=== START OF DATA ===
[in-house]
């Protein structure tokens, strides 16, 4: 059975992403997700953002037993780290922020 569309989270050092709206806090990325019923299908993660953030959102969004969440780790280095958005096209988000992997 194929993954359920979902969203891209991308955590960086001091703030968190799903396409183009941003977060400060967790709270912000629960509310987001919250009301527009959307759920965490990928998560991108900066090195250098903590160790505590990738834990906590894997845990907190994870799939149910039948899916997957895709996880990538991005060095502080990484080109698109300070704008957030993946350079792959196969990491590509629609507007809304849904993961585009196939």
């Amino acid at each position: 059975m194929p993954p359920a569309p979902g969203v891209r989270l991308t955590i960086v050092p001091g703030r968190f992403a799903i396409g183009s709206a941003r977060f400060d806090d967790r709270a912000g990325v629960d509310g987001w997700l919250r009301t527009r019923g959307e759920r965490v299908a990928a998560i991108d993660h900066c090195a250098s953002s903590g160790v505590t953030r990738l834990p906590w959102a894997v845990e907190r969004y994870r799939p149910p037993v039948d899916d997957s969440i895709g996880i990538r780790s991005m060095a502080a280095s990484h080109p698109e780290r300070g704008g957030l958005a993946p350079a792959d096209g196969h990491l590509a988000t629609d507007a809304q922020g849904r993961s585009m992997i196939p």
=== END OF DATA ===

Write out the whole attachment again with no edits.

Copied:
[in-house]
């Protein structure tokens, strides 16, 4: 059975992403997700953002037993780290922020 569309989270050092709206806090990325019923299908993660953030959102969004969440780790280095958005096209988000992997 194929993954359920979902969203891209991308955590960086001091703030968190799903396409183009941003977060400060967790709270912000629960509310987001919250009301527009959307759920965490990928998560991108900066090195250098903590160790505590990738834990906590894997845990907190994870799939149910039948899916997957895709996880990538991005060095502080990484080109698109300070704008957030993946350079792959196969990491590509629609507007809304849904993961585009196939």
């Amino acid at each position: 059975m194929p993954p359920a569309p979902g969203v891209r989270l991308t955590i960086v050092p001091g703030r968190f992403a799903i396409g183009s709206a941003r977060f400060d806090d967790r709270a912000g990325v629960d509310g987001w997700l919250r009301t527009r019923g959307e759920r965490v299908a990928a998560i991108d993660h900066c090195a250098s953002s903590g160790v505590t953030r990738l834990p906590w959102a894997v845990e907190r969004y994870r799939p149910p037993v039948d899916d997957s969440i895709g996880i990538r780790s991005m060095a502080a280095s990484h080109p698109e780290r300070g704008g957030l958005a993946p350079a792959d096209g196969h990491l590509a988000t629609d507007a809304q922020g849904r993961s585009m992997i196939p």